“Trust but verify” - President Ronald Reagan used to say this on numerous occasions. This phrase seems to be a perfect piece of advice in the context of VAT and procurement transactions. Businesses frequently underestimate the importance of validating purchase transactions from a VAT perspective and the consequences may be disastrous. Incorrect purchase invoices innocently reside in the bookkeeping system until they become visible during tax inspections. But then it’s often too late to correct them. Overpayments and penalties become inevitable.

The Court of Justice of the European Union (CJEU) frequently had to decide cases where companies accepted incorrect invoices, deducted input VAT and then were subsequently required to make significant additional payments following a tax audit. PORR (C 691/17) and SC Fatorie SRL (C 424/12) are just a few recent examples.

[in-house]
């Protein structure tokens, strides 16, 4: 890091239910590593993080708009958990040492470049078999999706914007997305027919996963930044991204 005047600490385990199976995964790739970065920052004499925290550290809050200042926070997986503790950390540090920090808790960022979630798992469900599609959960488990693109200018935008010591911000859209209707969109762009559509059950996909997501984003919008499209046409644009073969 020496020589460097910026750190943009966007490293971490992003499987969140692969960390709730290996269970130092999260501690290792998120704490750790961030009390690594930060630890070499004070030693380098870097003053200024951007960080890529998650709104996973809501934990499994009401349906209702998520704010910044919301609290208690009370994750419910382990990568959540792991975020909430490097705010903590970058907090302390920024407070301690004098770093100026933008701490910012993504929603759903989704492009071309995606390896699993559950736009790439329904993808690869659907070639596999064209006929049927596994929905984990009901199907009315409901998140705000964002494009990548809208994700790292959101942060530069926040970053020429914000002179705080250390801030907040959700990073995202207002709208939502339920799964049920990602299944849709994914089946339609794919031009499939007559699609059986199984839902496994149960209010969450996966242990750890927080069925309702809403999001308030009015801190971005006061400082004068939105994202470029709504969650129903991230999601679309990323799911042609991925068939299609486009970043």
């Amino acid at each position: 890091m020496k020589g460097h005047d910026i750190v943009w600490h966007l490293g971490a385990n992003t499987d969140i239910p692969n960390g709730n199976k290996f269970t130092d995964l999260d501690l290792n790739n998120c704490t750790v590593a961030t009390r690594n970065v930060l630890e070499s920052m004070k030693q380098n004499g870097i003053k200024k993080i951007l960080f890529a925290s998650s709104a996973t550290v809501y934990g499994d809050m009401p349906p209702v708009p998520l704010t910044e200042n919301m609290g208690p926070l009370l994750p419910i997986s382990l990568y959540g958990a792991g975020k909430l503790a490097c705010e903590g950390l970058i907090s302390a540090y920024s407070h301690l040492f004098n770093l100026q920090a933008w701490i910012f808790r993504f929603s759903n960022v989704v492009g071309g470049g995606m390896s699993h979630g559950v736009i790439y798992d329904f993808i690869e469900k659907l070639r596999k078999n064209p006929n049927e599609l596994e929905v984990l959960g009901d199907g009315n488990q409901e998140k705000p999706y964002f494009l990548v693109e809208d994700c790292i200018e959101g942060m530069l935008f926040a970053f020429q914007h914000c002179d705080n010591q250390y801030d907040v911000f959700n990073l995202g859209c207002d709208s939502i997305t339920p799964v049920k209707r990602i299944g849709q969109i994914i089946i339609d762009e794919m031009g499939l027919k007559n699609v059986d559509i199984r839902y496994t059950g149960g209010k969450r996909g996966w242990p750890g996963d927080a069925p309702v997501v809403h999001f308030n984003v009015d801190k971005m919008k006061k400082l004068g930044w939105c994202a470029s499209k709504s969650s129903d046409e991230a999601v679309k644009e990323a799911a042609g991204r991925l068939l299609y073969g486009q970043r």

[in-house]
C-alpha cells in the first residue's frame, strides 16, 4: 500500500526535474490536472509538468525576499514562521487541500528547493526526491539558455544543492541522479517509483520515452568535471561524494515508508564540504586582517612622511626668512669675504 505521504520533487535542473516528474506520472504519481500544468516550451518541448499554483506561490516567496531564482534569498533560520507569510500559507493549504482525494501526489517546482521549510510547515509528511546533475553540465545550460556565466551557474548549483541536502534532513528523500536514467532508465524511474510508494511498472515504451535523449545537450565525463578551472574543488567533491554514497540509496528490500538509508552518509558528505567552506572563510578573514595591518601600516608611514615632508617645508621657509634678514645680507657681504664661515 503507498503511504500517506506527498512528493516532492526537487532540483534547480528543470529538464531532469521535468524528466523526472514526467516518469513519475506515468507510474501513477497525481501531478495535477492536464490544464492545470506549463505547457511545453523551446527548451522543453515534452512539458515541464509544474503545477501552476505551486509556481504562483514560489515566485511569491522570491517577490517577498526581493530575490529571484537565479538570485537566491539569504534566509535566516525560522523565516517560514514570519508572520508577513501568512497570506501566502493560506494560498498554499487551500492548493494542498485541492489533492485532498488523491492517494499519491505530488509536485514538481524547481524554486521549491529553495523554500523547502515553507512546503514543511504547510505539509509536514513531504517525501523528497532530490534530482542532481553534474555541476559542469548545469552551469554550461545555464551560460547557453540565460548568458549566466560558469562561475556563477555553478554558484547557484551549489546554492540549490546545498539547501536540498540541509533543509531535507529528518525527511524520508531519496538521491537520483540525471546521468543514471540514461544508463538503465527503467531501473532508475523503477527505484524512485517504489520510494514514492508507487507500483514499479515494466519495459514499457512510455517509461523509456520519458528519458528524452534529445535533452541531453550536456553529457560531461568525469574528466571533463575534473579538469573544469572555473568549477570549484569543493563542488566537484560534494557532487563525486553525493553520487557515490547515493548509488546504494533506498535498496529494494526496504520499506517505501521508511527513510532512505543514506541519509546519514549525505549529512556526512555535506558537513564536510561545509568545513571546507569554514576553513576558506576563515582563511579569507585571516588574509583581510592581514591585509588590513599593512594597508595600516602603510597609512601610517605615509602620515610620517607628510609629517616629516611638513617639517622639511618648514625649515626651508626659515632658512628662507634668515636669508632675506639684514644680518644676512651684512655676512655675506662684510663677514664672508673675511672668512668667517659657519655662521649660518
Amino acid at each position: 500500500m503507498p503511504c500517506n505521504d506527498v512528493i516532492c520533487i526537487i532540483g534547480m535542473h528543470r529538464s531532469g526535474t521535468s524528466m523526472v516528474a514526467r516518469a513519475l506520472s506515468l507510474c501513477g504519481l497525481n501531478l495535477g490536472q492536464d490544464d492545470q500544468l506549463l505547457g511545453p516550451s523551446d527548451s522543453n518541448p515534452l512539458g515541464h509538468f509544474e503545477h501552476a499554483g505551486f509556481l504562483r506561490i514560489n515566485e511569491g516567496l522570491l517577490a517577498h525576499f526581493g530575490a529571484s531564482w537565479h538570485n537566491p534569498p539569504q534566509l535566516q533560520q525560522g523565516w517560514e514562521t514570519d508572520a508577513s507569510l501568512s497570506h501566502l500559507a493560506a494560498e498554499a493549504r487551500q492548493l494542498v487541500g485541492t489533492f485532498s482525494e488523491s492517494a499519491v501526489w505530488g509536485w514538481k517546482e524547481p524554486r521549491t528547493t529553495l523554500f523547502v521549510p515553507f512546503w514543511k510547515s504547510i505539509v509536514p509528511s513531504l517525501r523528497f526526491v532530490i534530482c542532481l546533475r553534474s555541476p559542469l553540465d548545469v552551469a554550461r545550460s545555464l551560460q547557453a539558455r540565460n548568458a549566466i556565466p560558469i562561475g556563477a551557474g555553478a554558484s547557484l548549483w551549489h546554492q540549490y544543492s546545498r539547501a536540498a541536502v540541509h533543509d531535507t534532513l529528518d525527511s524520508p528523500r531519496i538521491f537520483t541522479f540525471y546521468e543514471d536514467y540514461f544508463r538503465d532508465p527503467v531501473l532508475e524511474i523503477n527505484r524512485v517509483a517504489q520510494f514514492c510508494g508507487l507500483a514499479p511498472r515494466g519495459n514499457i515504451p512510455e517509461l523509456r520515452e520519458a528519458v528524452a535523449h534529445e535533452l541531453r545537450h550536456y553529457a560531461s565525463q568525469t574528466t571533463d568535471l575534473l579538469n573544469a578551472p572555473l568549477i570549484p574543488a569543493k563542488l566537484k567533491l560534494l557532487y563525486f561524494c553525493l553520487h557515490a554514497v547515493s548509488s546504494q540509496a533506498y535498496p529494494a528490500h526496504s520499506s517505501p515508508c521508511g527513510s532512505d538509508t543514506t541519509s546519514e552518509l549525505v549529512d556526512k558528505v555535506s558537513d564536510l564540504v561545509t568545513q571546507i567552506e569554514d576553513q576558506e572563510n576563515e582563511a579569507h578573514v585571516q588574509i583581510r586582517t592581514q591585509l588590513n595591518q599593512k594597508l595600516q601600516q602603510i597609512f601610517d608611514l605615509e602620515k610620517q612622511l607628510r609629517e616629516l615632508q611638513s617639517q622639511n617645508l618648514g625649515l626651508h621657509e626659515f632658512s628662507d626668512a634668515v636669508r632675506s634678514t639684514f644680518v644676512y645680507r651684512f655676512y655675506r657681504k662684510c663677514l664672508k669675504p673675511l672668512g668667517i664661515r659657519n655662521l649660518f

It is of crucial importance that purchase invoices are checked by businesses for their compliance, ideally upon receipt. If any errors are discovered, corrections must be requested immediately. This is especially important for countries, such as Spain and Hungary, which have implemented a (nearly) real-time reporting obligation. Given the short reporting window (“immediately” or “within four days”) there is hardly any time for post-transaction verifications.

Trusting that an invoice received from the supplier is correct regarding the VAT treatment of the transaction in question is very risky. Vendor do commit invoicing errors. This should not be surprising as the European Union is a collection of 28 VAT systems that share some common characteristics but also have some divergent rules concerning VAT liability (e.g. the reverse charge mechanism for suppliers received from non-residents). This means that companies trading in 28 Member States must be familiar with the VAT legal framework of each EU country.

If you want to read the full story about VAT risks in procurement, please take a look at my article Getting VAT right first time can save companies expensive headaches, which was published in the European CEO this year.